Vol. 5, No. 1
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In the wonderful and brilliant Book of First John, the apostle of love makes a statement in chapter five and verse thirteen that has caused no little controversy in the church and among other religious bodies. The verse, as it is set forth in the New King James translation of the Bible is as follows: "These things I have written to you who believe in the name of the Son of God, that you may know that you have eternal life, and that you may continue to believe in the name of the Son of God."
One is impressed with the fact that the text says that the Christians of the day in which John was writing could know that they had eternal life. The question naturally arises as to the sense in which we have eternal life. Do we have it in the absolute sense in that nothing we can do can cause us to lose that life? No, we do not! This is just another way of expressing the Calvinistic doctrine of "once in grace always in grace." If the Book of Hebrews demonstrates anything at all, it demonstrates that one can walk out on Christ, thus falling away from him, and lose whatever reward God may have for the saints (Hebrews 6:4-8).
Everyone who understands what it means to be a "free moral agent," with the ability to make choices, knows that a person can walk out on God just as surely as he can come to God. The Calvinists attempt to override this truth by the doctrine of the direct operation of the Holy Spirit in the converting of a sinner. But since one is able to choose to follow God, one can also choose not to follow God, and this is very clearly taught in the Bible in such places as Joshua 24:15. If man is not a creature of choice, then he is not made in the image of God, for God is a Being of choice, a Being of free moral agency. To say that man cannot refuse the overtures of the Holy Spirit is to say that the Spirit cannot be quenched. Yet, Paul warned the Christians of Thessalonica not to do that very thing (1 Thessalonians 5:19)! So, we wish to make it abundantly clear that we are not talking about being unable to fall from grace because the apostle Paul warned the Christians of Galatia that if they bound circumcision upon themselves and the Gentile Christians, they were doing that very thing (Galatians 5:4).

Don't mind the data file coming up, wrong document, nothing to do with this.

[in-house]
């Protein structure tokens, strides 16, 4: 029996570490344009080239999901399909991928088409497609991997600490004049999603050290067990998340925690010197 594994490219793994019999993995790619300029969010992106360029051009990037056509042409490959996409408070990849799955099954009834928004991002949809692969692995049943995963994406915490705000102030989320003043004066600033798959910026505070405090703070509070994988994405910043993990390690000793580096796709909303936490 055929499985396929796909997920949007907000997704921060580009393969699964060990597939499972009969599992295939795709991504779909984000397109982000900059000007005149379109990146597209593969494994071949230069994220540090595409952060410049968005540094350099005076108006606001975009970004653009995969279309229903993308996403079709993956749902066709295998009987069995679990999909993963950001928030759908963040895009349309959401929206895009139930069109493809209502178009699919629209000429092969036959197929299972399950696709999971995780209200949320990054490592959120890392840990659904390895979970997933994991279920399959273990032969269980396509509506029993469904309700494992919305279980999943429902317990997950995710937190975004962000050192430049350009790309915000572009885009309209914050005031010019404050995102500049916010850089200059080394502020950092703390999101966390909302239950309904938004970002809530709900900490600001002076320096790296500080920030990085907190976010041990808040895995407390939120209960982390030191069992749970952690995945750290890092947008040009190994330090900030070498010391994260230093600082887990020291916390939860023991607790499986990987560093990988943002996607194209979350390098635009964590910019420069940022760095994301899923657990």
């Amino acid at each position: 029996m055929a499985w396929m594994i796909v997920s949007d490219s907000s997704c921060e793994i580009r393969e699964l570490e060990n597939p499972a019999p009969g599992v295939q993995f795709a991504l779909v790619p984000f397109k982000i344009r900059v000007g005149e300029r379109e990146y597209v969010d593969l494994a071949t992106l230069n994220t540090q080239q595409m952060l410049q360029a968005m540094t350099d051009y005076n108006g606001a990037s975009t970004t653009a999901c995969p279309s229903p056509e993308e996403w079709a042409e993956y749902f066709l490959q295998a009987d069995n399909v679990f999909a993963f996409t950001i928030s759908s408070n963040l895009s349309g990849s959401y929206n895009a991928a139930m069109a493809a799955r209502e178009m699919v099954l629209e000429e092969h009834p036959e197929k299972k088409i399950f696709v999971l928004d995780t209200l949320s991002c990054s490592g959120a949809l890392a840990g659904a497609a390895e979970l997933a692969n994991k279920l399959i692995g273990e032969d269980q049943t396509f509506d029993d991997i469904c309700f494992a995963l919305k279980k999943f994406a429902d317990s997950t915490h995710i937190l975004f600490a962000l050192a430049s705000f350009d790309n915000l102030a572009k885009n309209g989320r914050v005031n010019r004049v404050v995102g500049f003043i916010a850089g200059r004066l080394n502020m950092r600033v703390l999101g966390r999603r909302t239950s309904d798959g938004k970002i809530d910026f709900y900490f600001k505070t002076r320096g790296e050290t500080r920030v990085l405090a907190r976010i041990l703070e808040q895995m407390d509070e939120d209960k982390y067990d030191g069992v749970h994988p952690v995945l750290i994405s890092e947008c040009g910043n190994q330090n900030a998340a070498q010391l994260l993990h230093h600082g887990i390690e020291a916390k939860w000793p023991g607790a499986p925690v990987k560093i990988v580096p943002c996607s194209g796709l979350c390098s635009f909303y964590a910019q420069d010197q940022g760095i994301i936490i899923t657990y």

Notice, if you will please, that John said he had written so that they could know that they had eternal life. This word comes from the same word that is used in the plural in Matthew 6:8, where we are told that God knows what we have need of before we ask. Obviously, the word means to have certain knowledge of a thing or situation. Notice also, that John emphasized not only their knowing, but he used the present tense verb have. In light of these two evidences, there must be some sense in which those of us who are Christians can know that we have eternal life. But in what sense can we know that?
This writer takes the position that the faithful Christian can know that he is saved, or that he has eternal life, by noting whether or not he is faithful to God. There are two beings who know whether or not they are faithful - God and themselves. We know whether or not we are sincere or if we are just playing at the religion of Christ, and if we are faithfully and sincerely obedient, then we can know that we are children of God who have eternal life for Romans 8:31-39 teaches that nothing in the physical realm can keep us from loving and serving God, and no power in the ethereal realm can keep God from loving us and saving us.
It is sometimes said that the Christian does not really have eternal life until after he dies, but he has it only in prospect, or in promise. But that is not what John said in the passage under discussion, nor does the context of this verse demand such an interpretation. We do not see that it does any harm whatsoever to say what the verse says, and declare to the world that we have eternal life unless and until we walk out on Christ, and go to a religion unknown to him, or back to the world from which we came. While we fully realize that God has promised his faithful eternal life, if that is what John meant, why did he not say, "I have written that you may know that you have the promise of eternal life?" While it is true that the promise of eternal life is predicated upon faithfulness, and while it is true that the prospect of eternal life is predicated upon faithfulness, can it not be true that when we are baptized into Jesus Christ, we receive not only the remission of our sins but salvation (eternal life) and that we keep that eternal life if we die faithfully serving Christ, and we lose it if we abandon the Lord of glory?
Maybe some refuse to say that they have eternal life because they think that it sounds presumptuous for them to state this. But it is never presumptuous to use the language of Scripture in any legitimate way. All one is saying is that at the present time he is going to heaven, and in that sense he has eternal life. John said that this knowledge of eternal life is predicated upon believing in the name of the Son of God.